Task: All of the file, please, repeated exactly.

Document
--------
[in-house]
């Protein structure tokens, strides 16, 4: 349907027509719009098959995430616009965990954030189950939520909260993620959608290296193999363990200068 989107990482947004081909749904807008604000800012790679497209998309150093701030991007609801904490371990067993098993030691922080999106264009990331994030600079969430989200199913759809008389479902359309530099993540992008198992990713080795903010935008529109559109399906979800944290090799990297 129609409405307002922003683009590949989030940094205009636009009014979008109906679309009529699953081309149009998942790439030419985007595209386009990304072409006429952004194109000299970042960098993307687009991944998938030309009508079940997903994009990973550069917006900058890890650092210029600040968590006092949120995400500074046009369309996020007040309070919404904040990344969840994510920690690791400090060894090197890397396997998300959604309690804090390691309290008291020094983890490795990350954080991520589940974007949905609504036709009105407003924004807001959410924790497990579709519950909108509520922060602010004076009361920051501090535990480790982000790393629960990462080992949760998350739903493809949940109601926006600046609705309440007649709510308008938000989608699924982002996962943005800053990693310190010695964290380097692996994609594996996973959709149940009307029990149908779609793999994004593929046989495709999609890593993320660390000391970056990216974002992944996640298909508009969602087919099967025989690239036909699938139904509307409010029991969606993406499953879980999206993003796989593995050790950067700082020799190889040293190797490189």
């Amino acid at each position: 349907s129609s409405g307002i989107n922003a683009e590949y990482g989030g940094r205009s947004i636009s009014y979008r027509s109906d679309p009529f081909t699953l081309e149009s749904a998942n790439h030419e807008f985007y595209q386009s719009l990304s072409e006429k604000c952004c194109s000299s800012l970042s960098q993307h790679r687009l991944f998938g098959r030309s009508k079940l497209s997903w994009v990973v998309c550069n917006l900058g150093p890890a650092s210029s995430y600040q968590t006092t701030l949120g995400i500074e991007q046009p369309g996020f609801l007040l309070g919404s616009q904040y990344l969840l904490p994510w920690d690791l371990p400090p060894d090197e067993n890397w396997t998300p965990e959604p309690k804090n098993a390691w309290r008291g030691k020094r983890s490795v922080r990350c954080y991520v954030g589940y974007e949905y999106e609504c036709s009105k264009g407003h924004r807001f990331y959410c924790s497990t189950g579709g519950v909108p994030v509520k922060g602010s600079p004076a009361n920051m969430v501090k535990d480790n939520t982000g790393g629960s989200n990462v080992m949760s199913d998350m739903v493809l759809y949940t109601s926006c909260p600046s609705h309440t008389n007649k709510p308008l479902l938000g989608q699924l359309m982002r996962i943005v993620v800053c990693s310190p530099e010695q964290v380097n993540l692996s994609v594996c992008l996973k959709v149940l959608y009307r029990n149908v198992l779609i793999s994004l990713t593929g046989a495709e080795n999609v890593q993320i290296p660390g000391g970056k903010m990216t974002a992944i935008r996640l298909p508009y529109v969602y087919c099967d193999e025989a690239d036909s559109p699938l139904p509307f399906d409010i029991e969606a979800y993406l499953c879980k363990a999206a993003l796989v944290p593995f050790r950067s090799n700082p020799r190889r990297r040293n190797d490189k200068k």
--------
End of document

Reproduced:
[in-house]
């Protein structure tokens, strides 16, 4: 349907027509719009098959995430616009965990954030189950939520909260993620959608290296193999363990200068 989107990482947004081909749904807008604000800012790679497209998309150093701030991007609801904490371990067993098993030691922080999106264009990331994030600079969430989200199913759809008389479902359309530099993540992008198992990713080795903010935008529109559109399906979800944290090799990297 129609409405307002922003683009590949989030940094205009636009009014979008109906679309009529699953081309149009998942790439030419985007595209386009990304072409006429952004194109000299970042960098993307687009991944998938030309009508079940997903994009990973550069917006900058890890650092210029600040968590006092949120995400500074046009369309996020007040309070919404904040990344969840994510920690690791400090060894090197890397396997998300959604309690804090390691309290008291020094983890490795990350954080991520589940974007949905609504036709009105407003924004807001959410924790497990579709519950909108509520922060602010004076009361920051501090535990480790982000790393629960990462080992949760998350739903493809949940109601926006600046609705309440007649709510308008938000989608699924982002996962943005800053990693310190010695964290380097692996994609594996996973959709149940009307029990149908779609793999994004593929046989495709999609890593993320660390000391970056990216974002992944996640298909508009969602087919099967025989690239036909699938139904509307409010029991969606993406499953879980999206993003796989593995050790950067700082020799190889040293190797490189």
């Amino acid at each position: 349907s129609s409405g307002i989107n922003a683009e590949y990482g989030g940094r205009s947004i636009s009014y979008r027509s109906d679309p009529f081909t699953l081309e149009s749904a998942n790439h030419e807008f985007y595209q386009s719009l990304s072409e006429k604000c952004c194109s000299s800012l970042s960098q993307h790679r687009l991944f998938g098959r030309s009508k079940l497209s997903w994009v990973v998309c550069n917006l900058g150093p890890a650092s210029s995430y600040q968590t006092t701030l949120g995400i500074e991007q046009p369309g996020f609801l007040l309070g919404s616009q904040y990344l969840l904490p994510w920690d690791l371990p400090p060894d090197e067993n890397w396997t998300p965990e959604p309690k804090n098993a390691w309290r008291g030691k020094r983890s490795v922080r990350c954080y991520v954030g589940y974007e949905y999106e609504c036709s009105k264009g407003h924004r807001f990331y959410c924790s497990t189950g579709g519950v909108p994030v509520k922060g602010s600079p004076a009361n920051m969430v501090k535990d480790n939520t982000g790393g629960s989200n990462v080992m949760s199913d998350m739903v493809l759809y949940t109601s926006c909260p600046s609705h309440t008389n007649k709510p308008l479902l938000g989608q699924l359309m982002r996962i943005v993620v800053c990693s310190p530099e010695q964290v380097n993540l692996s994609v594996c992008l996973k959709v149940l959608y009307r029990n149908v198992l779609i793999s994004l990713t593929g046989a495709e080795n999609v890593q993320i290296p660390g000391g970056k903010m990216t974002a992944i935008r996640l298909p508009y529109v969602y087919c099967d193999e025989a690239d036909s559109p699938l139904p509307f399906d409010i029991e969606a979800y993406l499953c879980k363990a999206a993003l796989v944290p593995f050790r950067s090799n700082p020799r190889r990297r040293n190797d490189k200068k």